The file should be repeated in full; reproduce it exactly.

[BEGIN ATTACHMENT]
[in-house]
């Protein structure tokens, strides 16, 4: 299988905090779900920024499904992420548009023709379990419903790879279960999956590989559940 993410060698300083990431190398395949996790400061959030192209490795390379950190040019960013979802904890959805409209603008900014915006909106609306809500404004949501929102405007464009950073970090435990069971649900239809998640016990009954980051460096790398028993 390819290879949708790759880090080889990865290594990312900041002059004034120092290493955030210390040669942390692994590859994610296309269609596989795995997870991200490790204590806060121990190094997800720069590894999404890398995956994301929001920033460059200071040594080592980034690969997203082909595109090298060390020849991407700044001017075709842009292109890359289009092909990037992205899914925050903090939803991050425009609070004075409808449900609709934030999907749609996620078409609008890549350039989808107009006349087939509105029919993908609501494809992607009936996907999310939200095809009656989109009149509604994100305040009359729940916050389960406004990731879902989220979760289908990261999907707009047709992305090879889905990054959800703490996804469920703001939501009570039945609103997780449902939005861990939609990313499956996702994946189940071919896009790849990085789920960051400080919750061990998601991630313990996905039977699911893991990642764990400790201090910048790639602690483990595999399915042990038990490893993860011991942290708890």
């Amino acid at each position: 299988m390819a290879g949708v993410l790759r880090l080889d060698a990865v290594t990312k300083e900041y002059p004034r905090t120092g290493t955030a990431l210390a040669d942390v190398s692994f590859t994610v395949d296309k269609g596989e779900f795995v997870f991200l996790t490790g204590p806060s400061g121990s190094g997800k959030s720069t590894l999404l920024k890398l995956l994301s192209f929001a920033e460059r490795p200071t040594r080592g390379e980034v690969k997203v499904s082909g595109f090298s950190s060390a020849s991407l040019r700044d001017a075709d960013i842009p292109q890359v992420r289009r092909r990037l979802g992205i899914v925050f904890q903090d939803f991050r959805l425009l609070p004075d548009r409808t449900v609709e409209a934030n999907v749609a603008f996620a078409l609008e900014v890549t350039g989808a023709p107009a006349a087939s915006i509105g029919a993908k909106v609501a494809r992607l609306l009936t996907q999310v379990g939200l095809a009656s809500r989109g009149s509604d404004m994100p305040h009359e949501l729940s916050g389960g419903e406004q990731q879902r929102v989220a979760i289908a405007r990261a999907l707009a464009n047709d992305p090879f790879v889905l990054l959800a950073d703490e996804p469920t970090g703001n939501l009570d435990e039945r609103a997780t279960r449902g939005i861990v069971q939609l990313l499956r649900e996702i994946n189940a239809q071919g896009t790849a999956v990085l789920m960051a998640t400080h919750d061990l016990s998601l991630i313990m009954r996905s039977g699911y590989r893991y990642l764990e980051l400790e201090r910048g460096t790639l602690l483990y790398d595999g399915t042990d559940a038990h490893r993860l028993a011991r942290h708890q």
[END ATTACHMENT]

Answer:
[in-house]
């Protein structure tokens, strides 16, 4: 299988905090779900920024499904992420548009023709379990419903790879279960999956590989559940 993410060698300083990431190398395949996790400061959030192209490795390379950190040019960013979802904890959805409209603008900014915006909106609306809500404004949501929102405007464009950073970090435990069971649900239809998640016990009954980051460096790398028993 390819290879949708790759880090080889990865290594990312900041002059004034120092290493955030210390040669942390692994590859994610296309269609596989795995997870991200490790204590806060121990190094997800720069590894999404890398995956994301929001920033460059200071040594080592980034690969997203082909595109090298060390020849991407700044001017075709842009292109890359289009092909990037992205899914925050903090939803991050425009609070004075409808449900609709934030999907749609996620078409609008890549350039989808107009006349087939509105029919993908609501494809992607009936996907999310939200095809009656989109009149509604994100305040009359729940916050389960406004990731879902989220979760289908990261999907707009047709992305090879889905990054959800703490996804469920703001939501009570039945609103997780449902939005861990939609990313499956996702994946189940071919896009790849990085789920960051400080919750061990998601991630313990996905039977699911893991990642764990400790201090910048790639602690483990595999399915042990038990490893993860011991942290708890």
């Amino acid at each position: 299988m390819a290879g949708v993410l790759r880090l080889d060698a990865v290594t990312k300083e900041y002059p004034r905090t120092g290493t955030a990431l210390a040669d942390v190398s692994f590859t994610v395949d296309k269609g596989e779900f795995v997870f991200l996790t490790g204590p806060s400061g121990s190094g997800k959030s720069t590894l999404l920024k890398l995956l994301s192209f929001a920033e460059r490795p200071t040594r080592g390379e980034v690969k997203v499904s082909g595109f090298s950190s060390a020849s991407l040019r700044d001017a075709d960013i842009p292109q890359v992420r289009r092909r990037l979802g992205i899914v925050f904890q903090d939803f991050r959805l425009l609070p004075d548009r409808t449900v609709e409209a934030n999907v749609a603008f996620a078409l609008e900014v890549t350039g989808a023709p107009a006349a087939s915006i509105g029919a993908k909106v609501a494809r992607l609306l009936t996907q999310v379990g939200l095809a009656s809500r989109g009149s509604d404004m994100p305040h009359e949501l729940s916050g389960g419903e406004q990731q879902r929102v989220a979760i289908a405007r990261a999907l707009a464009n047709d992305p090879f790879v889905l990054l959800a950073d703490e996804p469920t970090g703001n939501l009570d435990e039945r609103a997780t279960r449902g939005i861990v069971q939609l990313l499956r649900e996702i994946n189940a239809q071919g896009t790849a999956v990085l789920m960051a998640t400080h919750d061990l016990s998601l991630i313990m009954r996905s039977g699911y590989r893991y990642l764990e980051l400790e201090r910048g460096t790639l602690l483990y790398d595999g399915t042990d559940a038990h490893r993860l028993a011991r942290h708890q």